stay healthy...live well! Your guide to research that matters and solutions that work.

Are you a TOFI?
July 1, 2007

Five a day and loving it
March 30, 2007

Will taking vitamins improve your health?
March 16, 2007

Living Well to 100
November 20, 2006

Pass the guacamole, please!
September 5, 2006

Drugs are no substitute for a healthy lifestyle
August 25, 2006

Important news about women and alcohol
August 1, 2006

Why cholesterol-reducing diets sometimes fail
July 18, 2006

Stronger body equals stronger brain, longer life
May 5, 2006

Is Coffee Bad For You?
April 9, 2006

Salmon: not so healthy after all?
February 2, 2006

Losing Weight Without Losing Face
January 4, 2006

Vioxx, Celebrex don't protect stomach after all
December 15, 2005

The links between exercise and breast cancer
December 4, 2005

Your new prescription for better health
October 15, 2005

Latest research on coffee finds several protective benefits and few health hazards
July 28, 2005

Two new screening tests that could save your life
July 11, 2005

Low-dose aspirin does not prevent heart attacks in women
March 10, 2005

Are you a TOFI?

July 1, 2007

And, no, this article has nothing to do with soybean curd! I'm referring to some new research that is really going to change how we look at health, weight, and body size.

By now, I'm sure you're familiar with the BMI (body mass index). It's a formula that combines your height and weight to tell you whether you are underweight, overweight, or like Goldilocks, just right. You can calculate your BMI here and then find your category:

BMI Categories:

· Underweight = <18.5
· Normal weight = 18.5-24.9
· Overweight = 25-29.9
· Obesity = BMI of 30 or greater
(Note: The BMI categories may not apply to people with greater than average muscle mass, such as body-builders.)

But now, researchers are saying that a having normal BMI isn't good enough. Using a type of MRI to create full body "fat maps," researchers have discovered that people of normal body weight may still have deposits of fat around their internal organs. The newly identified phenomenon is called TOFI, or Thin Outside, Fat Inside.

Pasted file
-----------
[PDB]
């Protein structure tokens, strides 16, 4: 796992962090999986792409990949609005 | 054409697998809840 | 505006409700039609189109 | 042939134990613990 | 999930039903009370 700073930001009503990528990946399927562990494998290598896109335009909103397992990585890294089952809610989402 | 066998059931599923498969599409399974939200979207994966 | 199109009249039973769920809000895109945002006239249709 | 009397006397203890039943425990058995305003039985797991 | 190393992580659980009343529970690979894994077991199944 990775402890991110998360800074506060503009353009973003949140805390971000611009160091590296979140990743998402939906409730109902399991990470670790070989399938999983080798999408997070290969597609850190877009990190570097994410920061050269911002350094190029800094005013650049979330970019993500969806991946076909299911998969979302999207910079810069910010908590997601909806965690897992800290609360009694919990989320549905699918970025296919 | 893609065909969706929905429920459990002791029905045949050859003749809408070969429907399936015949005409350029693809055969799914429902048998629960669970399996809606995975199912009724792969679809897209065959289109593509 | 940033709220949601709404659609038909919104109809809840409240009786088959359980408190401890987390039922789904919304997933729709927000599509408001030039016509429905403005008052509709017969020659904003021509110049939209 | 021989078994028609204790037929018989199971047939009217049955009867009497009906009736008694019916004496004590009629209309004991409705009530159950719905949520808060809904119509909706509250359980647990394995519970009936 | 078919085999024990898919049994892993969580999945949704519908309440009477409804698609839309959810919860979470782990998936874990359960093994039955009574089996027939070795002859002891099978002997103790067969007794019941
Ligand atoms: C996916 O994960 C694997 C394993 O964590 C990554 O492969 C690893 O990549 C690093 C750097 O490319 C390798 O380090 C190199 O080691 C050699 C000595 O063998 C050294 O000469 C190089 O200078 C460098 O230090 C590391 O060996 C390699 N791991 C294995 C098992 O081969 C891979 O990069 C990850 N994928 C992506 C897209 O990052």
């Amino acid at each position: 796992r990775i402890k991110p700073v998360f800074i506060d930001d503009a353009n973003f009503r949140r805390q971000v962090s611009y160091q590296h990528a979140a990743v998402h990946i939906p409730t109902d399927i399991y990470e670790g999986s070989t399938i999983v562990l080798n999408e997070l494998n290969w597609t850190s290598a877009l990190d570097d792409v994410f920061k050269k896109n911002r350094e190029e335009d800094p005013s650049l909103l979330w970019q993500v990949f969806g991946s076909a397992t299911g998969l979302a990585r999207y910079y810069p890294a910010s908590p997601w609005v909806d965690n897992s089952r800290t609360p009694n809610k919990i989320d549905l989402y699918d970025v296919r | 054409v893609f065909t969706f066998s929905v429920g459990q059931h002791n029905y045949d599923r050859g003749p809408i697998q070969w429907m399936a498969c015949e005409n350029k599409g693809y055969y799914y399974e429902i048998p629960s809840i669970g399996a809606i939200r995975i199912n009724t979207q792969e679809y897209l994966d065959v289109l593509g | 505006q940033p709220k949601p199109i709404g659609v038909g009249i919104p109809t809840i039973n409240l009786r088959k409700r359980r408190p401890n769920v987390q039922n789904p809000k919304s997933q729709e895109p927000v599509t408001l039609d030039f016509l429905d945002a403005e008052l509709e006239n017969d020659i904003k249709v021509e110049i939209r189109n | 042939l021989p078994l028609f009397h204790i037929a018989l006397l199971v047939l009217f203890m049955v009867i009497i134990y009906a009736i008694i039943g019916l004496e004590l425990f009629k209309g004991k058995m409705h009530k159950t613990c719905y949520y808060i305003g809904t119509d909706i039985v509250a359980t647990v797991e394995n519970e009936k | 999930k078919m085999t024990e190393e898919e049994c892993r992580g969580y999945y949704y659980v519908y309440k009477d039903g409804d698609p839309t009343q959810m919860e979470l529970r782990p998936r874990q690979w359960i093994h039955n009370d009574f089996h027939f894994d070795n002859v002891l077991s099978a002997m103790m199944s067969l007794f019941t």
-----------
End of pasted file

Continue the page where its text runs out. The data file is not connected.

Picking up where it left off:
Although invisible from the outside, internal fat appears to be just as unhealthy as a more obvious beer gut or love handles. These hidden fat stores generate inflammatory chemicals that raise your risk of heart disease, diabetes, cancer, and many other diseases.

Short of a full body scan, how do you know if you're a TOFI? The research suggests that normal weight people who don't exercise are more likely to have dangerous internal fat deposits. That means that even though they may be slender, they still carry the health risks of being obese. Those who maintain a normal BMI with a combination of sensible diet and regular exercise get the best of both worlds. They look better (less fat outside) and they're healthier (less fat inside). We'll call them the TIFIs.

So just because you can still zip up those size six jeans doesn't mean you don’t need to exercise. To be healthy inside and out, you've still got to get that body moving. And, by the way, it cuts both ways. Being aerobically fit doesn’t let you off the hook for maintaining a healthy body weight. About a third of those who engage in regular vigorous exercise are still overweight. (FOFIs?) Contrary to what you may have heard (or hoped), studies have found that aerobic fitness doesn't cancel out the disease risks associated with excess body fat.

Maintaining a healthy, beautiful, disease-resistant body requires a combination of regular exercise and healthy eating habits. But it's not all bad news. When you exercise regularly, you burn more calories...and that means you can eat a bit more without gaining weight! To find out how many extra calories you can burn with various types of exercise, use the Daily Needs Calculator on Nutritiondata.com.

If you're ready to start a regular exercise program but don't know how or where to begin, you can find a lot of resources and motivation on the web. One of my favorite fitness experts, Stephen Cabral, writes a weekly column for the Gather.com's Health Channel on Thursdays. You can find his articles on Gather.com.